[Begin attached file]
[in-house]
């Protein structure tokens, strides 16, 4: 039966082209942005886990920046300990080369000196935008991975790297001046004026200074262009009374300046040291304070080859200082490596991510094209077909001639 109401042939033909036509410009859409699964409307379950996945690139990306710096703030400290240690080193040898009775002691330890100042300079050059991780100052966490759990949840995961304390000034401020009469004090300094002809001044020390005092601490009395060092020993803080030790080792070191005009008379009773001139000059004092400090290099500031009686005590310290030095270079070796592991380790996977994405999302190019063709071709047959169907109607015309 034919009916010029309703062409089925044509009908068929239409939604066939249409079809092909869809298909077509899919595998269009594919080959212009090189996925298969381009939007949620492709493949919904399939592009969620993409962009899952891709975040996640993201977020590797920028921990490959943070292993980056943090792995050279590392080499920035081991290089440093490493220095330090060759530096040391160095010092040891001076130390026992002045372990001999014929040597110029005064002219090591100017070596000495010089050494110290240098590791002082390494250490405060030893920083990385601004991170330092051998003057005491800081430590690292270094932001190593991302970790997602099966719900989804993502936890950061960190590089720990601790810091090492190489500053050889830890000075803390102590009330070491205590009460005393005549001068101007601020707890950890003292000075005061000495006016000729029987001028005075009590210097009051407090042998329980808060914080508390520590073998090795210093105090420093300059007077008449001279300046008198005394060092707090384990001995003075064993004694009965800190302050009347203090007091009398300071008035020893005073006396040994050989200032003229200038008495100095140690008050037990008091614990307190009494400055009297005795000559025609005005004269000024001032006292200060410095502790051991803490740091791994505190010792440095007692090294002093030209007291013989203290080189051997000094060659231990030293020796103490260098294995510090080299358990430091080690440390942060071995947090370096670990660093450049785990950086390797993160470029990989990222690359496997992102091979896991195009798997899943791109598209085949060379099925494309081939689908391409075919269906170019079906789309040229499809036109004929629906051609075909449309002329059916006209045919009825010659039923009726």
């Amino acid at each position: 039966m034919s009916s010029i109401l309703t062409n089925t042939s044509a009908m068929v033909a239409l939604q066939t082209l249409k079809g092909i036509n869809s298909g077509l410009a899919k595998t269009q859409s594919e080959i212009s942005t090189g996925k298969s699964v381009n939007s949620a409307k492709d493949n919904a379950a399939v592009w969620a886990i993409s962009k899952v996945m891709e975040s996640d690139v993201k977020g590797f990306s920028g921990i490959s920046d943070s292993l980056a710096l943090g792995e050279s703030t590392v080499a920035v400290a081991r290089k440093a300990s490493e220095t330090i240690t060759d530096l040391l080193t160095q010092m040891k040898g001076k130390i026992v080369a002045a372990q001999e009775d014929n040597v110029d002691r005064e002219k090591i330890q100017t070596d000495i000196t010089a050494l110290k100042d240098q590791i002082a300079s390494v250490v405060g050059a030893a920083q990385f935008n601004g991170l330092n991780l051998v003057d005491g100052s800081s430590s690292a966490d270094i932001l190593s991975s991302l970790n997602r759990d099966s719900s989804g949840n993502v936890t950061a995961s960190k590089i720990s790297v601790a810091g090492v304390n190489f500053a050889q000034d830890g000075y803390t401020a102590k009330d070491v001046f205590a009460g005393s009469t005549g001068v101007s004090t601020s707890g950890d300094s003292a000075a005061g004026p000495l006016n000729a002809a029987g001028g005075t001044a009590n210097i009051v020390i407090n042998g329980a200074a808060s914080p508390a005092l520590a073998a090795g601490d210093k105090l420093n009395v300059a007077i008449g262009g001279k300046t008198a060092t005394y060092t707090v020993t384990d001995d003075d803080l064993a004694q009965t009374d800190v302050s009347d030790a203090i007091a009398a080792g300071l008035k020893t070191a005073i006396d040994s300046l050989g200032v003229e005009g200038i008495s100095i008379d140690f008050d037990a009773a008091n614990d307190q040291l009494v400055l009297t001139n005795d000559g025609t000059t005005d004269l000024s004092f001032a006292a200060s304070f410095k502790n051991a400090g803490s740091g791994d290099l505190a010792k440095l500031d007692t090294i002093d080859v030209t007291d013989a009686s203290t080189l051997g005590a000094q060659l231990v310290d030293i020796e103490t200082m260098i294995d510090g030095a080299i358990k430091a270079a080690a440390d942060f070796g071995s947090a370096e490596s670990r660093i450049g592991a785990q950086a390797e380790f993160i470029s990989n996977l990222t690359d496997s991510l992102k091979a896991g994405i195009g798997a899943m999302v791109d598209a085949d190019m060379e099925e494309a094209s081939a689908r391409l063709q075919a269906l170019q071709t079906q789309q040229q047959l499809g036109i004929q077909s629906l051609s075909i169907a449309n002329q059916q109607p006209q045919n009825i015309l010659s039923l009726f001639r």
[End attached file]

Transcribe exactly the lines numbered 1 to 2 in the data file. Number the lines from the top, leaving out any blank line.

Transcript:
[in-house]
């Protein structure tokens, strides 16, 4: 039966082209942005886990920046300990080369000196935008991975790297001046004026200074262009009374300046040291304070080859200082490596991510094209077909001639 109401042939033909036509410009859409699964409307379950996945690139990306710096703030400290240690080193040898009775002691330890100042300079050059991780100052966490759990949840995961304390000034401020009469004090300094002809001044020390005092601490009395060092020993803080030790080792070191005009008379009773001139000059004092400090290099500031009686005590310290030095270079070796592991380790996977994405999302190019063709071709047959169907109607015309 034919009916010029309703062409089925044509009908068929239409939604066939249409079809092909869809298909077509899919595998269009594919080959212009090189996925298969381009939007949620492709493949919904399939592009969620993409962009899952891709975040996640993201977020590797920028921990490959943070292993980056943090792995050279590392080499920035081991290089440093490493220095330090060759530096040391160095010092040891001076130390026992002045372990001999014929040597110029005064002219090591100017070596000495010089050494110290240098590791002082390494250490405060030893920083990385601004991170330092051998003057005491800081430590690292270094932001190593991302970790997602099966719900989804993502936890950061960190590089720990601790810091090492190489500053050889830890000075803390102590009330070491205590009460005393005549001068101007601020707890950890003292000075005061000495006016000729029987001028005075009590210097009051407090042998329980808060914080508390520590073998090795210093105090420093300059007077008449001279300046008198005394060092707090384990001995003075064993004694009965800190302050009347203090007091009398300071008035020893005073006396040994050989200032003229200038008495100095140690008050037990008091614990307190009494400055009297005795000559025609005005004269000024001032006292200060410095502790051991803490740091791994505190010792440095007692090294002093030209007291013989203290080189051997000094060659231990030293020796103490260098294995510090080299358990430091080690440390942060071995947090370096670990660093450049785990950086390797993160470029990989990222690359496997992102091979896991195009798997899943791109598209085949060379099925494309081939689908391409075919269906170019079906789309040229499809036109004929629906051609075909449309002329059916006209045919009825010659039923009726």